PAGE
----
Integrating separation and conversion - Conversion of biorefinery process streams to biobased chemicals and fuels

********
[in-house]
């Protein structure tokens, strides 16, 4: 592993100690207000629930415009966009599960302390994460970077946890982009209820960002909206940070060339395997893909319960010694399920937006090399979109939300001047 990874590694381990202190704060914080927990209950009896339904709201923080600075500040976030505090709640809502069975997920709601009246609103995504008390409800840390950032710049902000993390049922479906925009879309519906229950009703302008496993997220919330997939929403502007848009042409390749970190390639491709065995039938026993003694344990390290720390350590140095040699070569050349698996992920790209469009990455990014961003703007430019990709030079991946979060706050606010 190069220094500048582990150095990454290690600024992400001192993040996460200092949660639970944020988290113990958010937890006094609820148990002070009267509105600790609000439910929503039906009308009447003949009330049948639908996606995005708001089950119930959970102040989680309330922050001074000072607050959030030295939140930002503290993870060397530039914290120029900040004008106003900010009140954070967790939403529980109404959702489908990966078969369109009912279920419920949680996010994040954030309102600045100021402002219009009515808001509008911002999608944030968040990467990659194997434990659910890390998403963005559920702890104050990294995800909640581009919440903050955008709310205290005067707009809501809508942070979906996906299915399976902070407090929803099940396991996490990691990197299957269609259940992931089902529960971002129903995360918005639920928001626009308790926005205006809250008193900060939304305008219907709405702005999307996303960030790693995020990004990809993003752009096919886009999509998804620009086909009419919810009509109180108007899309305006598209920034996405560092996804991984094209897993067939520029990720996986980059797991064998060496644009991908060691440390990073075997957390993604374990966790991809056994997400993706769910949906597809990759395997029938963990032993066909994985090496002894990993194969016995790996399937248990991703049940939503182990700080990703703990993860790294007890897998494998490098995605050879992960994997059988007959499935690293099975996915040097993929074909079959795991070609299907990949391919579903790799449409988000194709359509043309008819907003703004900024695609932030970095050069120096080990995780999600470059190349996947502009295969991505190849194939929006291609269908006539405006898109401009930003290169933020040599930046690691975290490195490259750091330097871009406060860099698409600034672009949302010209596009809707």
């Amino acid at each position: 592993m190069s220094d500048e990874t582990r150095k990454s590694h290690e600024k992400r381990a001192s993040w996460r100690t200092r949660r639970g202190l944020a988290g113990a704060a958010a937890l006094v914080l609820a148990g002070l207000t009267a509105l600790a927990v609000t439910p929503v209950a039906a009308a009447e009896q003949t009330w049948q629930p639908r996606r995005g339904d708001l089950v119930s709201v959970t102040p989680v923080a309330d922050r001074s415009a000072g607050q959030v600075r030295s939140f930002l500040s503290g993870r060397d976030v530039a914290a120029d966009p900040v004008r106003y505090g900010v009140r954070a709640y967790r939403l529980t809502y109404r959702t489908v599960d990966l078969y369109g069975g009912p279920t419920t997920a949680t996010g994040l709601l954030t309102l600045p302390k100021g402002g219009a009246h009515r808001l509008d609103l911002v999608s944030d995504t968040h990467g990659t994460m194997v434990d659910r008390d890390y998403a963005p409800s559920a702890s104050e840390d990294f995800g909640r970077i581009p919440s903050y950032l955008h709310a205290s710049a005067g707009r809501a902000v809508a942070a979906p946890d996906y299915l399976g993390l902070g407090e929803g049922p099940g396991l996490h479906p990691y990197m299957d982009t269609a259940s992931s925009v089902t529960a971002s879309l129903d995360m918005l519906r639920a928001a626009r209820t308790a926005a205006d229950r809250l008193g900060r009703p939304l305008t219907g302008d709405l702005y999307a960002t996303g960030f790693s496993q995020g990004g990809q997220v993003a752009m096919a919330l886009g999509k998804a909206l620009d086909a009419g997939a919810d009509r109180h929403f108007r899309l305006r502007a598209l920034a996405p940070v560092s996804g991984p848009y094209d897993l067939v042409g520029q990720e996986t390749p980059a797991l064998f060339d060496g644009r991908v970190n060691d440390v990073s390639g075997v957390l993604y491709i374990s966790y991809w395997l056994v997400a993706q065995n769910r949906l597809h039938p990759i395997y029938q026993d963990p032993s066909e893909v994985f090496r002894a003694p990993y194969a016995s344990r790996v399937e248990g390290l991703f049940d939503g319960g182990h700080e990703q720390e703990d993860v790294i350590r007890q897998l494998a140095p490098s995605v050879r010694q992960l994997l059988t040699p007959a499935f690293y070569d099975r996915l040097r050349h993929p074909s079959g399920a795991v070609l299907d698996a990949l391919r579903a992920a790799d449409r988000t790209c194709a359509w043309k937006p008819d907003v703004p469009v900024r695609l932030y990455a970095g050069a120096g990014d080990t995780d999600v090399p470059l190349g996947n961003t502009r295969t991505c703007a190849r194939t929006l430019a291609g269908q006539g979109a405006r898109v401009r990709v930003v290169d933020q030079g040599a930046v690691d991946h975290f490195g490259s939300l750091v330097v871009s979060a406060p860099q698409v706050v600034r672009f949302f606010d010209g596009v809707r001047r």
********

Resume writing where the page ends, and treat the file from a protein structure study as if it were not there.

Abstract The concept of the integrated biorefinery is critical to developing a robust biorefining industry in the USA.Within this model, the biorefinery will produce fuel as a highvolume output addressing domestic energy needs and biobased chemical products (high-value organics) as an output providing necessary economic support for fuel production. This paper will overview recent developments within two aspects of the integrated biorefinery—the fractionation of biomass into individual process streams and the subsequent conversion of lignin into chemical products. Solvent-based separation of switchgrass, poplar, and mixed feedstocks is being developed as a biorefinery “front end” and will be described as a function of fractionation conditions. Control over the properties and structure of the individual biomass components (carbohydrates and lignin) can be observed by adjusting the fractionation process. Subsequent conversion of the lignin isolated from this fractionation leads to low molecular weight aromatics from selective chemical oxidation. Together, processes such as these provide examples of foundational technology that will contribute to a robust domestic biorefining industry.